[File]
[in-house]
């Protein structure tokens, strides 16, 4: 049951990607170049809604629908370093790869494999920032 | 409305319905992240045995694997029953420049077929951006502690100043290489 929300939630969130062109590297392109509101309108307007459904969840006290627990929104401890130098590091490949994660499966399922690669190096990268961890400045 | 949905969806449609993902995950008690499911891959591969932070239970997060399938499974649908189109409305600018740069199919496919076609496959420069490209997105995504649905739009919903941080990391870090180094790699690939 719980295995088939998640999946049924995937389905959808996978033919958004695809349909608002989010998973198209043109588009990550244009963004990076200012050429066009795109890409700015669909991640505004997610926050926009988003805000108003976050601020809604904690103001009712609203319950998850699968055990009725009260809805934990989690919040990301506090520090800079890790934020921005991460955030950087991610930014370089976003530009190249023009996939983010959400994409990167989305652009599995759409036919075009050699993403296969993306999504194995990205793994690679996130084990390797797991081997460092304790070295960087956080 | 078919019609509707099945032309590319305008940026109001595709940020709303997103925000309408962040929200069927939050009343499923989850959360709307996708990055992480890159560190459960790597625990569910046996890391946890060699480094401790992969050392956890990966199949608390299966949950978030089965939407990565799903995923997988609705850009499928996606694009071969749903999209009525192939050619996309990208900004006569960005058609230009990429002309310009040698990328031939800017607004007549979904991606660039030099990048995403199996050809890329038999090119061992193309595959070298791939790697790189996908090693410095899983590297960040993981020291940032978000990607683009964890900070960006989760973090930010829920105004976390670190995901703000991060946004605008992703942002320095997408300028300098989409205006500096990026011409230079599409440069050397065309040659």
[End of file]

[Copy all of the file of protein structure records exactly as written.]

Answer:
[in-house]
């Protein structure tokens, strides 16, 4: 049951990607170049809604629908370093790869494999920032 | 409305319905992240045995694997029953420049077929951006502690100043290489 929300939630969130062109590297392109509101309108307007459904969840006290627990929104401890130098590091490949994660499966399922690669190096990268961890400045 | 949905969806449609993902995950008690499911891959591969932070239970997060399938499974649908189109409305600018740069199919496919076609496959420069490209997105995504649905739009919903941080990391870090180094790699690939 719980295995088939998640999946049924995937389905959808996978033919958004695809349909608002989010998973198209043109588009990550244009963004990076200012050429066009795109890409700015669909991640505004997610926050926009988003805000108003976050601020809604904690103001009712609203319950998850699968055990009725009260809805934990989690919040990301506090520090800079890790934020921005991460955030950087991610930014370089976003530009190249023009996939983010959400994409990167989305652009599995759409036919075009050699993403296969993306999504194995990205793994690679996130084990390797797991081997460092304790070295960087956080 | 078919019609509707099945032309590319305008940026109001595709940020709303997103925000309408962040929200069927939050009343499923989850959360709307996708990055992480890159560190459960790597625990569910046996890391946890060699480094401790992969050392956890990966199949608390299966949950978030089965939407990565799903995923997988609705850009499928996606694009071969749903999209009525192939050619996309990208900004006569960005058609230009990429002309310009040698990328031939800017607004007549979904991606660039030099990048995403199996050809890329038999090119061992193309595959070298791939790697790189996908090693410095899983590297960040993981020291940032978000990607683009964890900070960006989760973090930010829920105004976390670190995901703000991060946004605008992703942002320095997408300028300098989409205006500096990026011409230079599409440069050397065309040659």